"That's Princess Frostine, Daddy!"

AJ, meanwhile, embraced game night with a request of his own. Battleship is his new favorite game, even though he doesn't fully seem to handle where to put the pegs. But it's war related, so it must be important, he figures.

And the ship with four holes in it, "Don't you think it looks kind of like the Titanic?" AJ asked. That makes it even cooler.

How I love the classics! There's a reason they've stood the test of time. I had a Candy Land game as a child, and the Battle Ship game actually is mine from childhood.

Still, I can't help but realize that this was just the first day of single digit temperatures. It's going to be a long winter.

Sunday, November 20, 2011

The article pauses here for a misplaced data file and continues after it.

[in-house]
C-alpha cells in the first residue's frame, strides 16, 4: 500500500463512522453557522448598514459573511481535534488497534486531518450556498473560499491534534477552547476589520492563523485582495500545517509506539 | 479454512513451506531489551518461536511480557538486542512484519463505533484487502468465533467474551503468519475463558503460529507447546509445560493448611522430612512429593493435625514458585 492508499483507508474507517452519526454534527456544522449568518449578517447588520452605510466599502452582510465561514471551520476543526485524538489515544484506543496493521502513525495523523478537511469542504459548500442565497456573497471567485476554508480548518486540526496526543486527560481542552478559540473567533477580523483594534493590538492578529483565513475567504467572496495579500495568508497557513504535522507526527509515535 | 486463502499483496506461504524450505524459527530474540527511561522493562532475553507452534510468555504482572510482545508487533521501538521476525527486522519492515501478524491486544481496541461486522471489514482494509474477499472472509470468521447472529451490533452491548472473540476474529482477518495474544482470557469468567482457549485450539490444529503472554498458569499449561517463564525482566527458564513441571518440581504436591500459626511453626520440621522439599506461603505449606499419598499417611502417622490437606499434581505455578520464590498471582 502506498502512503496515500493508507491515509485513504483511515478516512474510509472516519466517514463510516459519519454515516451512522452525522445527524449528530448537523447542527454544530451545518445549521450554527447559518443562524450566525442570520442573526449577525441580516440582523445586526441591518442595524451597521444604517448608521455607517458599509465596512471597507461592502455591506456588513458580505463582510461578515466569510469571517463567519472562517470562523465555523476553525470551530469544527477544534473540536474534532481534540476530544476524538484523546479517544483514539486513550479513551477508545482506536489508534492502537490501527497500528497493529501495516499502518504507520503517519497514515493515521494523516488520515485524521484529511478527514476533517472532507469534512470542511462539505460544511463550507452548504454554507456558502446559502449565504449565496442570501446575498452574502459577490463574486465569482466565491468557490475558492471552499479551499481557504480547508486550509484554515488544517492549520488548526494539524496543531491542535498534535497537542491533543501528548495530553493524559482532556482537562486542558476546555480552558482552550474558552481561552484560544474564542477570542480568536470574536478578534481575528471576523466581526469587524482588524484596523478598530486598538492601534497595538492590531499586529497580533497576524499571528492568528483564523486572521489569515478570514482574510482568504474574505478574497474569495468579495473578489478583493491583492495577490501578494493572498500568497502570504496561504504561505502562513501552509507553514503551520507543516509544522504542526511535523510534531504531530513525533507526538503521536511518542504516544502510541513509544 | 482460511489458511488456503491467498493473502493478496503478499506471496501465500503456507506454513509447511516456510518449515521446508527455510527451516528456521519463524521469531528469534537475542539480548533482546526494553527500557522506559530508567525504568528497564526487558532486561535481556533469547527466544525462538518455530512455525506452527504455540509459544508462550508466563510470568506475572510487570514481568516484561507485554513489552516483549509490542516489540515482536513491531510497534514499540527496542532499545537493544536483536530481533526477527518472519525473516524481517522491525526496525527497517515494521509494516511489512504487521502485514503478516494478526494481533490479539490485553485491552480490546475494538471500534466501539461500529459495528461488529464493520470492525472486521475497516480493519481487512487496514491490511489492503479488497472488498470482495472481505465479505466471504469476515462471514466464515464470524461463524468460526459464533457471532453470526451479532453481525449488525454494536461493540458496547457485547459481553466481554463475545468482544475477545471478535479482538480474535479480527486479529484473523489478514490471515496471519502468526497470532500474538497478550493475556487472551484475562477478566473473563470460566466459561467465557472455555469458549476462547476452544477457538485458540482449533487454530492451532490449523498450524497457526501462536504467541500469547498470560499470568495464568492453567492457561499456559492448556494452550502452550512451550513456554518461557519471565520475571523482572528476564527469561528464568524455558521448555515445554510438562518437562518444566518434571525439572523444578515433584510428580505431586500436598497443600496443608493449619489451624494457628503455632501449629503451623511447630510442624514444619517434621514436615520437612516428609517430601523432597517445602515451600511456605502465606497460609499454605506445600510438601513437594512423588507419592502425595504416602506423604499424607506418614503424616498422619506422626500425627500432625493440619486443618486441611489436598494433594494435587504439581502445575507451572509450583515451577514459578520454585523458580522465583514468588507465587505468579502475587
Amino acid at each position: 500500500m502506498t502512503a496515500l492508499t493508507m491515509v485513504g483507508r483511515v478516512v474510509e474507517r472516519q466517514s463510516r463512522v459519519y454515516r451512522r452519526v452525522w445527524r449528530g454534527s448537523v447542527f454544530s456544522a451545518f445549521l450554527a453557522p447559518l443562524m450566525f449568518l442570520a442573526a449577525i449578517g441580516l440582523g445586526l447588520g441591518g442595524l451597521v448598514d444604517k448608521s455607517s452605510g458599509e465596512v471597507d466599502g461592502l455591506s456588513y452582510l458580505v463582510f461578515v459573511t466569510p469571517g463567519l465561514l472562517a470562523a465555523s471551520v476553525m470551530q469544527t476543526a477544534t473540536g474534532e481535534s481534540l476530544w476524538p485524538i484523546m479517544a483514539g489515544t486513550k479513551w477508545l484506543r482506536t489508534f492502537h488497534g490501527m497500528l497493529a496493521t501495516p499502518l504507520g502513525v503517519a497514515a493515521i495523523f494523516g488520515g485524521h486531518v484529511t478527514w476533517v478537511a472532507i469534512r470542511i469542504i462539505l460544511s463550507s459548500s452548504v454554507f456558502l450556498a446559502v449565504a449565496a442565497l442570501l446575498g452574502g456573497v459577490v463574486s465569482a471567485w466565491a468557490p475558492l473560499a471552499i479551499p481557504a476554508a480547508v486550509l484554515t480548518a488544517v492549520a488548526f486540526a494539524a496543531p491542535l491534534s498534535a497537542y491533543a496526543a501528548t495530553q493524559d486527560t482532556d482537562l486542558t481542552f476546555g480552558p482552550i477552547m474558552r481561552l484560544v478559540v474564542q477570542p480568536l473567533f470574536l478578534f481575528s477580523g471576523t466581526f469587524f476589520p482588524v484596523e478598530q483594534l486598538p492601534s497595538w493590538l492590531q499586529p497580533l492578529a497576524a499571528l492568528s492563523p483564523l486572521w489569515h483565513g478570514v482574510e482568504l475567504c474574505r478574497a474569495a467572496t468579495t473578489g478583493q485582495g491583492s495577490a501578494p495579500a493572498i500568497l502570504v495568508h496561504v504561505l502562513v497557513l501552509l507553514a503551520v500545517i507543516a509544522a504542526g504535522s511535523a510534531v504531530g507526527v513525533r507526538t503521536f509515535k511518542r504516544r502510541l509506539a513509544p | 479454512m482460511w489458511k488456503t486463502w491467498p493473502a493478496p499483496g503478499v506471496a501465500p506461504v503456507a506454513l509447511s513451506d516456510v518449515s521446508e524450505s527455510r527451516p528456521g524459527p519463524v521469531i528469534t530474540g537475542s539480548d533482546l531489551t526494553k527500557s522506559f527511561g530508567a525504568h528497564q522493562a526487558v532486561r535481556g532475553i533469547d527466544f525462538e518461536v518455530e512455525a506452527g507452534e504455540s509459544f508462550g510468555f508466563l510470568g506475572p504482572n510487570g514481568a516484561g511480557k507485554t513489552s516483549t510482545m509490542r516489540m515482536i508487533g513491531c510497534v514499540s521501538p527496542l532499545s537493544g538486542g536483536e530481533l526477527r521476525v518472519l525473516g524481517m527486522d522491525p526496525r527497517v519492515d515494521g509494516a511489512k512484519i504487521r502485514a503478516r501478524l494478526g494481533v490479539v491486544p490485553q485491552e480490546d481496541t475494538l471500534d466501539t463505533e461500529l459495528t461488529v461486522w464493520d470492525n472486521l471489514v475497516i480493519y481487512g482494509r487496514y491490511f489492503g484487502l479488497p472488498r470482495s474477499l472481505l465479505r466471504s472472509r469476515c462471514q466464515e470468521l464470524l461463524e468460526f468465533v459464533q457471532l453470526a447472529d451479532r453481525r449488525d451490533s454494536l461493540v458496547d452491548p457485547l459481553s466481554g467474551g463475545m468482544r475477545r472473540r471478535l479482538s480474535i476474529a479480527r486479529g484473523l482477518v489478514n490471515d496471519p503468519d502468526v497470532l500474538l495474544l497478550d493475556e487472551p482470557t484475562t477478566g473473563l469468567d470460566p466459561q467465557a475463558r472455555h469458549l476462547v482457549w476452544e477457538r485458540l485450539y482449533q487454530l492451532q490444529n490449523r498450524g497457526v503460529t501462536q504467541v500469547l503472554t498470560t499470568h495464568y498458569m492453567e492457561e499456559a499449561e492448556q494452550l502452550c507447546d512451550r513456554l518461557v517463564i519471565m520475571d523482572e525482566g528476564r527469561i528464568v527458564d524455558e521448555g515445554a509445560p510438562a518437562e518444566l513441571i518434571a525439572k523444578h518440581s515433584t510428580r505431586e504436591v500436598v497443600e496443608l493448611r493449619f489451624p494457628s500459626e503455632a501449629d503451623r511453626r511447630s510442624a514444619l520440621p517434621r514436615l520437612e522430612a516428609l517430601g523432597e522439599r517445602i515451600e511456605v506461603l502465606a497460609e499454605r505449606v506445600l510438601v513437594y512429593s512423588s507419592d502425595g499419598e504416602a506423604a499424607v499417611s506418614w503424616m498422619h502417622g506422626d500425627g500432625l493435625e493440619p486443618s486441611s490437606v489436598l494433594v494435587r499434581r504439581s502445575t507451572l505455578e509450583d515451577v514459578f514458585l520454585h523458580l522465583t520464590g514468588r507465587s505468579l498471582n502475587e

When AJ is in charge

Change, my friends, is a comin'. When AJ grows up, no matter which profession he chooses, you can expect him to make some changes.

For instance, there will be no decorating for Christmas until after Thanksgiving. Walking into the fully decked mall yesterday, AJ announced, "When I'm president, if a store puts up Christmas stuff before Thanksgiving, I'll tell it it has to close for a week!"

Speaking of change, note the new eyeglasses, which was the reason for our trip to the mall.


These frames can bend and stretch in ways I didn't think possible. In other words, they're hopefully flexible enough to survive puppies and hockey helmets.

As we waited for the new glasses to be ready, we stopped for lunch in the food court. AJ, die-hard fan of Potato Olés that he is, chose Taco John's. Watching me fill our glasses with pop, AJ said, "Wouldn't it be nice if we had our own cups and we could get pop any time we wanted? If I owned a Taco John's, I would say that pop is free." He paused to analyze this business decision, then announced, with the wisdom of a six-year-old, "I'd still charge for children's drinks, but pop is free."